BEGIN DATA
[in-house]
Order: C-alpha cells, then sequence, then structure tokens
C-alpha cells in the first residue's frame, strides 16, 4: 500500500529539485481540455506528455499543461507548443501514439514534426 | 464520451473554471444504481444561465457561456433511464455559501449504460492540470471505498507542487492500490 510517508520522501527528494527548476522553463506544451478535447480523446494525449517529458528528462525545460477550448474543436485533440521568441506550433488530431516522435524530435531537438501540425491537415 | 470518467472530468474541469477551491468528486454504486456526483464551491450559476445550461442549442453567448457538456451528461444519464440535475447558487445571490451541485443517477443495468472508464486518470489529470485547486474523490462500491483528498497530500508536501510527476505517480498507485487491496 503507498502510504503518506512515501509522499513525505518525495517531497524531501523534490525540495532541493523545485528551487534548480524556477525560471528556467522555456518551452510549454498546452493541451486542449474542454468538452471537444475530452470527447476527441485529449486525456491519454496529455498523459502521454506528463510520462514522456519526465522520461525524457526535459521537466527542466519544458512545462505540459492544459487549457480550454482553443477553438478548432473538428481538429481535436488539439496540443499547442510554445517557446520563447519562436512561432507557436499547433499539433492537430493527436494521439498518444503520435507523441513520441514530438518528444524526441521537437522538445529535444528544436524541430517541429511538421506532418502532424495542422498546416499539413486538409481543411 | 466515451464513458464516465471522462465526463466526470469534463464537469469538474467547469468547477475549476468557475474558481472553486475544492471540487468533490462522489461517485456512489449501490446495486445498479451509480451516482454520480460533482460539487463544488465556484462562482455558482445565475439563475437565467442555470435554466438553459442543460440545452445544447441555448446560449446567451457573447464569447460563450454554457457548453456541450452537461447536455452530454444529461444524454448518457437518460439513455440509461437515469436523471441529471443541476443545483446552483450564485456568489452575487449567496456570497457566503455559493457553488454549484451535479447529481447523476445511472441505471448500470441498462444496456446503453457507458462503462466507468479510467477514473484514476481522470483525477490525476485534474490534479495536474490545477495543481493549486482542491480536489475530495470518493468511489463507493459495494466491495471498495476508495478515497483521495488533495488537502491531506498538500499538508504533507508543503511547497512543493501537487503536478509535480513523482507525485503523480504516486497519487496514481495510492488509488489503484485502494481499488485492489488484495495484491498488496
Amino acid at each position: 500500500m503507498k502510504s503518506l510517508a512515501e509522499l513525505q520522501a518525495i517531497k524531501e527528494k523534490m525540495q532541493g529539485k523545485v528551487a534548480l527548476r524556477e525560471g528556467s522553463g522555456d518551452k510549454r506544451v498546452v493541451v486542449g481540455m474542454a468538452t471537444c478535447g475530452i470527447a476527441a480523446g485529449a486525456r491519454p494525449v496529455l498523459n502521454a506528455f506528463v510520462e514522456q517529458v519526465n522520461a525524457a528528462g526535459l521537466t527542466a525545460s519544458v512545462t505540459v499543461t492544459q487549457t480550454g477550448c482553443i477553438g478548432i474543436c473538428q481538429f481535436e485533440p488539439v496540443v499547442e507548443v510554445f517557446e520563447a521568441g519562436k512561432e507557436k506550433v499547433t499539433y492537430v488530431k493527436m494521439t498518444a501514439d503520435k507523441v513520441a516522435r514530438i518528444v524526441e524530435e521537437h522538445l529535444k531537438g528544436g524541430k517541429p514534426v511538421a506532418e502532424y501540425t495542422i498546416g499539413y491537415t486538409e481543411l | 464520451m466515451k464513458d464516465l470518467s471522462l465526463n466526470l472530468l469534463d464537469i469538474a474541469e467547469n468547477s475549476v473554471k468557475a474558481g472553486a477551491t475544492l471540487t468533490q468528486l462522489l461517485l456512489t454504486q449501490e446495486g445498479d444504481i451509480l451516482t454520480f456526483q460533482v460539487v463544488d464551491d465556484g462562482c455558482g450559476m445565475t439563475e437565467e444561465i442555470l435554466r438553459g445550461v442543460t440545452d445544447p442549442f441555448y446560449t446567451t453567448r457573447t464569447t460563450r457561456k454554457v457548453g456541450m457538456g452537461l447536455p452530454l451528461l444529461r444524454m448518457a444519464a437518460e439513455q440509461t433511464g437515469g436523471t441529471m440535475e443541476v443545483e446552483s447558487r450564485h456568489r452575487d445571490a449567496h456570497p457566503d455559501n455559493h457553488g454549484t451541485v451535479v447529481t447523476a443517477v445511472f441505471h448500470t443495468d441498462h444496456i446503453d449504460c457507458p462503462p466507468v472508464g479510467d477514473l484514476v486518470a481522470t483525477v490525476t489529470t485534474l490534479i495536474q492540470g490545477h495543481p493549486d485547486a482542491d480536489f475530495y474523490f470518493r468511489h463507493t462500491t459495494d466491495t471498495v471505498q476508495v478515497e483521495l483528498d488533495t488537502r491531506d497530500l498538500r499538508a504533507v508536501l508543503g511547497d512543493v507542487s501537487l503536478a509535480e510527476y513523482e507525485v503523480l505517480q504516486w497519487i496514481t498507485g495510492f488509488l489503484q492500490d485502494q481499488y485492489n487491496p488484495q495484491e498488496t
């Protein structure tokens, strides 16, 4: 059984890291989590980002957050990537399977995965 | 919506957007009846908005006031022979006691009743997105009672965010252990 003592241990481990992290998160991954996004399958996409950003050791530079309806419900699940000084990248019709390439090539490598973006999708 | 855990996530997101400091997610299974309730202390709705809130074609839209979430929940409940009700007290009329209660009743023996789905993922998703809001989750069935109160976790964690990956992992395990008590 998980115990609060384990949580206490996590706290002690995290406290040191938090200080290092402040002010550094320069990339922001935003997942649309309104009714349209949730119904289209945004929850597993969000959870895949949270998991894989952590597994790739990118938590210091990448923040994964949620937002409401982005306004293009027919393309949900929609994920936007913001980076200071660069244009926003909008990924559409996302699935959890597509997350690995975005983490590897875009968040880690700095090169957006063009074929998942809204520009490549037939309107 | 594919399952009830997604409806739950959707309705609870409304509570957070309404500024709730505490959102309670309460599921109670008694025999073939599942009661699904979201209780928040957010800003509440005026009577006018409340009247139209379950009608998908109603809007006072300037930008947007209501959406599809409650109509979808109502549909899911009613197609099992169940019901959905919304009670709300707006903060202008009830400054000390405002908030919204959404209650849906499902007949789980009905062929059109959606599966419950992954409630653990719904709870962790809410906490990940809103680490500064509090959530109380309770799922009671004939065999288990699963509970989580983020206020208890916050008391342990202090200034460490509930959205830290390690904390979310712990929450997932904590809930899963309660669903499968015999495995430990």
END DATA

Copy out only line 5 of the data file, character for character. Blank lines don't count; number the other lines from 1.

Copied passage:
């Protein structure tokens, strides 16, 4: 059984890291989590980002957050990537399977995965 | 919506957007009846908005006031022979006691009743997105009672965010252990 003592241990481990992290998160991954996004399958996409950003050791530079309806419900699940000084990248019709390439090539490598973006999708 | 855990996530997101400091997610299974309730202390709705809130074609839209979430929940409940009700007290009329209660009743023996789905993922998703809001989750069935109160976790964690990956992992395990008590 998980115990609060384990949580206490996590706290002690995290406290040191938090200080290092402040002010550094320069990339922001935003997942649309309104009714349209949730119904289209945004929850597993969000959870895949949270998991894989952590597994790739990118938590210091990448923040994964949620937002409401982005306004293009027919393309949900929609994920936007913001980076200071660069244009926003909008990924559409996302699935959890597509997350690995975005983490590897875009968040880690700095090169957006063009074929998942809204520009490549037939309107 | 594919399952009830997604409806739950959707309705609870409304509570957070309404500024709730505490959102309670309460599921109670008694025999073939599942009661699904979201209780928040957010800003509440005026009577006018409340009247139209379950009608998908109603809007006072300037930008947007209501959406599809409650109509979808109502549909899911009613197609099992169940019901959905919304009670709300707006903060202008009830400054000390405002908030919204959404209650849906499902007949789980009905062929059109959606599966419950992954409630653990719904709870962790809410906490990940809103680490500064509090959530109380309770799922009671004939065999288990699963509970989580983020206020208890916050008391342990202090200034460490509930959205830290390690904390979310712990929450997932904590809930899963309660669903499968015999495995430990």